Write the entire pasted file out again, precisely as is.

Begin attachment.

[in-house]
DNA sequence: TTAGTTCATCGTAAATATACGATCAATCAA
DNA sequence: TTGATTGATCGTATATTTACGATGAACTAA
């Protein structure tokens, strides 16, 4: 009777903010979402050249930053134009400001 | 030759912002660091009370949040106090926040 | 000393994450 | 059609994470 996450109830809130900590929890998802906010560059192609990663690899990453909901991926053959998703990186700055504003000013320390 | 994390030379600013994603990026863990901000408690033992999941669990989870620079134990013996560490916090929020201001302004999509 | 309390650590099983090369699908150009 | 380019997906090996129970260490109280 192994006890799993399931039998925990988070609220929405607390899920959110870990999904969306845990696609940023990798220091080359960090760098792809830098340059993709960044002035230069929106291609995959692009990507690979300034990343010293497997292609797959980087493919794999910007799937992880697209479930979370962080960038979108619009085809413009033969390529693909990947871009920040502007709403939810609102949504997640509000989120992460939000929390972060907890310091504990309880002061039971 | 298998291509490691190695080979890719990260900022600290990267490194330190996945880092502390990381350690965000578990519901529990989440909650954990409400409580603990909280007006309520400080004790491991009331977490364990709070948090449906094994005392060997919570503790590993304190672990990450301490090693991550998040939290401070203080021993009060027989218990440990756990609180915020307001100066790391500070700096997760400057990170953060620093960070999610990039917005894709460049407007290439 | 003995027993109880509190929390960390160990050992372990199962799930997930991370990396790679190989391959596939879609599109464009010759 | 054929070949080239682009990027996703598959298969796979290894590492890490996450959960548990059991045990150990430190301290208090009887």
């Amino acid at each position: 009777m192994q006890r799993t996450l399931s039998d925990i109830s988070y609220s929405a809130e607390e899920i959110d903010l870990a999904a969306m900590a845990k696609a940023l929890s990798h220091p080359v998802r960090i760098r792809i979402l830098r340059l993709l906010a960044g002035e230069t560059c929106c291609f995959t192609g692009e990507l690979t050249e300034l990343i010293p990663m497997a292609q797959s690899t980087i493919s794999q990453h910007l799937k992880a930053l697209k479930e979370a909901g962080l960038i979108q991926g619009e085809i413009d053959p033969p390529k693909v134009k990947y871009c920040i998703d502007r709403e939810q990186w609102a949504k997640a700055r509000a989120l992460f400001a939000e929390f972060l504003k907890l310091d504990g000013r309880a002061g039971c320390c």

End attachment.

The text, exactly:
[in-house]
DNA sequence: TTAGTTCATCGTAAATATACGATCAATCAA
DNA sequence: TTGATTGATCGTATATTTACGATGAACTAA
């Protein structure tokens, strides 16, 4: 009777903010979402050249930053134009400001 | 030759912002660091009370949040106090926040 | 000393994450 | 059609994470 996450109830809130900590929890998802906010560059192609990663690899990453909901991926053959998703990186700055504003000013320390 | 994390030379600013994603990026863990901000408690033992999941669990989870620079134990013996560490916090929020201001302004999509 | 309390650590099983090369699908150009 | 380019997906090996129970260490109280 192994006890799993399931039998925990988070609220929405607390899920959110870990999904969306845990696609940023990798220091080359960090760098792809830098340059993709960044002035230069929106291609995959692009990507690979300034990343010293497997292609797959980087493919794999910007799937992880697209479930979370962080960038979108619009085809413009033969390529693909990947871009920040502007709403939810609102949504997640509000989120992460939000929390972060907890310091504990309880002061039971 | 298998291509490691190695080979890719990260900022600290990267490194330190996945880092502390990381350690965000578990519901529990989440909650954990409400409580603990909280007006309520400080004790491991009331977490364990709070948090449906094994005392060997919570503790590993304190672990990450301490090693991550998040939290401070203080021993009060027989218990440990756990609180915020307001100066790391500070700096997760400057990170953060620093960070999610990039917005894709460049407007290439 | 003995027993109880509190929390960390160990050992372990199962799930997930991370990396790679190989391959596939879609599109464009010759 | 054929070949080239682009990027996703598959298969796979290894590492890490996450959960548990059991045990150990430190301290208090009887």
């Amino acid at each position: 009777m192994q006890r799993t996450l399931s039998d925990i109830s988070y609220s929405a809130e607390e899920i959110d903010l870990a999904a969306m900590a845990k696609a940023l929890s990798h220091p080359v998802r960090i760098r792809i979402l830098r340059l993709l906010a960044g002035e230069t560059c929106c291609f995959t192609g692009e990507l690979t050249e300034l990343i010293p990663m497997a292609q797959s690899t980087i493919s794999q990453h910007l799937k992880a930053l697209k479930e979370a909901g962080l960038i979108q991926g619009e085809i413009d053959p033969p390529k693909v134009k990947y871009c920040i998703d502007r709403e939810q990186w609102a949504k997640a700055r509000a989120l992460f400001a939000e929390f972060l504003k907890l310091d504990g000013r309880a002061g039971c320390c």